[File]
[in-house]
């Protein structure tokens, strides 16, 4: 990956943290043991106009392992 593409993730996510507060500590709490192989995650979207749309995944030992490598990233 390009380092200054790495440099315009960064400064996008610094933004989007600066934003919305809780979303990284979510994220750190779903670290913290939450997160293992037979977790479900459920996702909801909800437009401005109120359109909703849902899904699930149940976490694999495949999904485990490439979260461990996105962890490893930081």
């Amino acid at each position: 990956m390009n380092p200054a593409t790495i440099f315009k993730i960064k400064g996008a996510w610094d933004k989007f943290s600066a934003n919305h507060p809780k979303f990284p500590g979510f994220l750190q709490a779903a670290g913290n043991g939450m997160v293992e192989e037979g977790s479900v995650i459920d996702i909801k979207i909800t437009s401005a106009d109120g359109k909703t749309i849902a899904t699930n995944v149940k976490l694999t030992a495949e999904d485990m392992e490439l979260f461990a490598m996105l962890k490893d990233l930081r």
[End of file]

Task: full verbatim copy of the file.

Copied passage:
[in-house]
């Protein structure tokens, strides 16, 4: 990956943290043991106009392992 593409993730996510507060500590709490192989995650979207749309995944030992490598990233 390009380092200054790495440099315009960064400064996008610094933004989007600066934003919305809780979303990284979510994220750190779903670290913290939450997160293992037979977790479900459920996702909801909800437009401005109120359109909703849902899904699930149940976490694999495949999904485990490439979260461990996105962890490893930081």
């Amino acid at each position: 990956m390009n380092p200054a593409t790495i440099f315009k993730i960064k400064g996008a996510w610094d933004k989007f943290s600066a934003n919305h507060p809780k979303f990284p500590g979510f994220l750190q709490a779903a670290g913290n043991g939450m997160v293992e192989e037979g977790s479900v995650i459920d996702i909801k979207i909800t437009s401005a106009d109120g359109k909703t749309i849902a899904t699930n995944v149940k976490l694999t030992a495949e999904d485990m392992e490439l979260f461990a490598m996105l962890k490893d990233l930081r």